How to Drink Whiskey Neat

A pro move, let's check out why people choose to drink whiskey neat over straight up and on the rocks.

We all know that whiskey is a popular drink, but why do people drink it neat? This article will explore the history and the different types of whiskey. Some people love a good Old Fashioned, some love Jack & Coke's, but we're not here for that. We're here to talk about how to drink whiskey neat.

Whiskey usually has an alcohol content of 40% or more and is typically made from a fermented cereal grain mash (barley, corn, rye, wheat, etc.). No doubt, Whiskey comes in many varieties. In fact, some distilleries even use millet, oats, rice and other grains.

The process for making this drink originated in Ireland and Scotland, where it was used as a way to preserve excess barley during winter months when brewing beer wasn't possible due to colder temperatures.

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A Brief History of Whiskey

There are many theories as to why whiskey is called "whiskey" but the most popular one has to do with Irish immigrants who came to America. Along with their Irish-Style Ales, they brought along their drink of choice which became known as "whiskey" because it was known for being made in Ireland and Scotland where they speak mainly Gaelic languages.

What are the different types of whiskey?

You can find a wide variety of whiskey types in the market, but there are two major categories: American and Irish.

American Whiskey is distilled from fermented grain mash with most brands being rye-based or corn-based. The main characteristics you will taste when drinking this whiskey include vanilla, caramel, citrus fruits and oakiness. It has to be aged for at least three years before it becomes available on the consumer markets. Some examples of popular American whiskeys are Jack Daniels Tennessee Rye Whiskey; Jim Beam Kentucky Straight Bourbon (Uncut & Unfiltered); Maker's Mark 46; Woodford Reserve Distiller’s Select, etc..

What is Irish Whiskey Made From?

Irish whiskey is made from a barley-based grain and it is distilled three times. The Irish use a pot still for their distillation which can result in a smoother flavour than the American-style of using a column still. It has to be aged for at least three years before it becomes available on the consumer markets.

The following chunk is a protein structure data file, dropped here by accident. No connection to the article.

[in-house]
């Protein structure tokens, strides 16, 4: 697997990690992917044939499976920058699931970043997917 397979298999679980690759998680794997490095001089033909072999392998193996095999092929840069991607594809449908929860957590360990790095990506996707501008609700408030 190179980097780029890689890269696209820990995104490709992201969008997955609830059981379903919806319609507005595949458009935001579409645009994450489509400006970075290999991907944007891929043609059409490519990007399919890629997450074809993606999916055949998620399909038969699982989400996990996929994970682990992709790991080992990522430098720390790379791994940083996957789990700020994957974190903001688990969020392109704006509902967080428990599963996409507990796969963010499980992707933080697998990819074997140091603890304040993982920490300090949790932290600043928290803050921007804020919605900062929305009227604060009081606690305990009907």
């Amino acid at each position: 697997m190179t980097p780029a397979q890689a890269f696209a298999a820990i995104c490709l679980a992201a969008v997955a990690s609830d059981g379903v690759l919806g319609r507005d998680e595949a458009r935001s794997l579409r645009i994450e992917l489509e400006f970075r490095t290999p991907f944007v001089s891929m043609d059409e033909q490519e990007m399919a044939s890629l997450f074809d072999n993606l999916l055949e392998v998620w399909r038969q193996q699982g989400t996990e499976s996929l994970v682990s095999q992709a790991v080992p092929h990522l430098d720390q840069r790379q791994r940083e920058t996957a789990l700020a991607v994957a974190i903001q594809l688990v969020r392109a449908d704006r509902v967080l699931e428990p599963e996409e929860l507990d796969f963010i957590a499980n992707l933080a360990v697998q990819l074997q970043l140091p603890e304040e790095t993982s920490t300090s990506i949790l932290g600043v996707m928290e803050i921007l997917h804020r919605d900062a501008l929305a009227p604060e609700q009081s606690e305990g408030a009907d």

Some examples of popular Irish whiskeys are Jameson Distillery Original Irish Whiskey; Bushmills Original; Tullamore Dew Pure Pot Still; Paddy's Irish Whiskey, etc..

What is American Whiskey Made From?

Stop by a liquor store and you might find a whole wall of whiskey. But if you're trying to buy whiskey from America, it's not that simple. American whiskey is made from a lot of different types of grains, including corn, barley, rye, wheat, and oats. In the past, American whiskeys were also made from rye and other grains like rice.

The main characteristics of American whiskeys are vanilla, caramel, citrus fruits and oakiness. These different flavors come from the usage of rye or corn as the base rather than barley. Examples of American whiskey include Jack Daniels, Jim Beam, Maker's Mark, Bulleit, etc..

What makes Whiskey "Neat"?

In order for whiskey to be considered straight or neat, it must not have any additives added before consumption such as water or ice cubes.

What is the Best Whiskey to Drink Neat?

We're big fans of bourbon, that is, when we aren't drinking craft beer. Bourbon is a great starter whiskey as it tends to land on the sweeter side of your taste buds.

How Do You Drink Whiskey Neat?

You're going to want a lowball glass for an optimal tasting experience. Either yourself or a professional bartender should go straight from the bottle to the glass with the liquid. If you're pouring, 1-2 shots (1.5-3oz) will do. A standard pour of liquor is 1.5oz (hint - you'll get ~17 shots in a fifth of alcohol), but you're probably freehanding the pour and that's ok.

A pro bartender is going to pour you ~2oz worth of whiskey when you ordered it neat. So you know, a shot or neat pour of whiskey will be served to you at room temperature.

Other Ways to Drink Whiskey

Most drinkers know that there are a few other ways to drink whiskey, including on the rocks, straight up, and as part of cocktail, such as a Classic Old Fashioned, Irish Coffe, Bourbon Sidecar, Manhattan, Sazerac along with many, many others. Whiskey Sours are also on the list of classic cocktails that malt whisky can help create.

Let's get back to on the rocks. Adding ice to distilled spirits, whether they are single malt or blended, top-shelf or well, cocktail glass or solo cup, will cause a dilution in the strength of your spirit. Even a few drops of water will affect the alcohol content (ABV) your favorite whiskey. That doesn't mean it's a bad thing, not at all. It's just a matter of preference.

Maybe you find that your favorite whisky really blossoms when you add a few drops of water. Or, you're simply looking to cut a high-proof, cask-strength whiskey down a bit. Actually, we aren't sure why you would, but to each their own.

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